Many people now understand that one of the harms caused by discrimination against LGBT people has been some people hiding their sexual orientation to the point where they involve someone else who is unaware. Think of gay men who have married women who did not know that their husband was gay, and the pain that has inflicted on both of them and others.
To some extent, the same thing has happened with some people who are polyamorous and need polyamory. They may have committed to monogamy, may have a great partner our spouse and many be great in return, but they still seek, say, emotional relationships with others to the point where the other partner feels cheated on, or that they're the victim of an emotional affair.
Ideally, people would gain enough self-understanding about their own sexuality and relationship needs before entering into commitments, but in addition to the pervasive discrimination against LGBT people, there has been similar discrimination against polyamory and polyamorous people. Monogamy, or at least pretending at it, has been presented as the only acceptable relationship model in so much of the world, perhaps allowing for non-committal "hooking up" when not in a relationship. The problem is, very few people are, on a lifelong basis, monogamous both physically and emotionally. And with the pressure to conform to monogamy, some people enter into relationships with promises they can't keep, or come the realization that they are at least poly-curious when they are in what was agreed to be a monogamous relationship.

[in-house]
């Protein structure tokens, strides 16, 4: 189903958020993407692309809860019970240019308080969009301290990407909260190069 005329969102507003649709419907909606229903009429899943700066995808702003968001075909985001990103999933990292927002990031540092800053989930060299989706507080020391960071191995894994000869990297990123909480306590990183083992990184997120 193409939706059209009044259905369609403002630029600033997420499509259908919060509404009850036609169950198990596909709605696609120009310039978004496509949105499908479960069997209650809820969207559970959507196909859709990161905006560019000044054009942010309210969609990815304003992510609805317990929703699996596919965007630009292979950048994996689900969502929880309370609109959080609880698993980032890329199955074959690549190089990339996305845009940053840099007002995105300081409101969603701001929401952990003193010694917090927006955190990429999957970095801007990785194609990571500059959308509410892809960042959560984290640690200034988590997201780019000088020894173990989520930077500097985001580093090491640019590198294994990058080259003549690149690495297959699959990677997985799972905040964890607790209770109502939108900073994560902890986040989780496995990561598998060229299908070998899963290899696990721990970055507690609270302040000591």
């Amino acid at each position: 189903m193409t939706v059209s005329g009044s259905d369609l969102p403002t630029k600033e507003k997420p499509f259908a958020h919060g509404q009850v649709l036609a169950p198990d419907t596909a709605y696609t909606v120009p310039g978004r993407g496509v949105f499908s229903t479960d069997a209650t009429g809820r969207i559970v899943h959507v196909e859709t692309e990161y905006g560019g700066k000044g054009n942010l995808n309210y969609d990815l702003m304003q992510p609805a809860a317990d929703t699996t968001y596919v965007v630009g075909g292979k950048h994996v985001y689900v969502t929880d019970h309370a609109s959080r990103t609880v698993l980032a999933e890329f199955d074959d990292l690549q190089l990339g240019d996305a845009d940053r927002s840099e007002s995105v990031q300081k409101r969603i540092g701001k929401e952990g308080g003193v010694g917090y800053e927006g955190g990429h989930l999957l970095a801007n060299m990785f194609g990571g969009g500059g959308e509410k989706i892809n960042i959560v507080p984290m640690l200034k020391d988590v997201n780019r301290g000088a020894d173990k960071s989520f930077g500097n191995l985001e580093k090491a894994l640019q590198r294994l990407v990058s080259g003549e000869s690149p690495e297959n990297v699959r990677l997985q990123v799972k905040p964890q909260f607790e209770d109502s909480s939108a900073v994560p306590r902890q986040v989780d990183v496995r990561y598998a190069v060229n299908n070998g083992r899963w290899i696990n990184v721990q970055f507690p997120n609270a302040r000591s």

I got to thinking about all of this because of a letter written to Miss Lonelyhearts at winnipegfreepress.com that presented a common problem.
My new girlfriend wants me to try a polyamorous lifestyle. I admit I met her at the last fetish ball in town, but I had no idea she was that far along the track. I don't mind anything we do together as a couple, but I am not the least bit interested in other people. OMG! I am a pudgy nerd of a guy and it scares me (and would embarrass me) to get undressed to do anything sexual, except with my lady. But it is hard for me to find a girlfriend.
This fellow is insecure, unfortunately and very self-conscious. That is a big reason he finds it difficult to find a girlfriend.
I wonder just how "new" of a girlfriend she is, and if she either waited too long to explain she is polyamorous or poly-curious, if he's calling her "my" girlfriend too quickly and she is telling him as soon as he needed to know, or if she just became curious? We have no way of knowing.
But we do know she has told him what she wants. He's afraid of losing her, but if someone is unwilling or unable to give a boyfriend or girlfriend what they want, they're usually going to lose them anyway. He should not agree to be polyamorous if he truly needs monogamy, but it sounds from his letter that it more of insecurity issue instead. Whether this woman continues to see him or not, he needs to address his feelings about himself.
There are "pudgy nerd" guys (and girls!) who are happily in polyamorous relationships, and are very much valued by their partners, some of whom are not pudgy or nerdy.
The larger issue presented in the letter is that we need to allow people to be themselves, without trying to force them through a narrow, hetero-monogamous doorway. Allowing people to be themselves and to have the relationships in which they'll best function will leave us all better off. That's one reason I stand up for full marriage equality.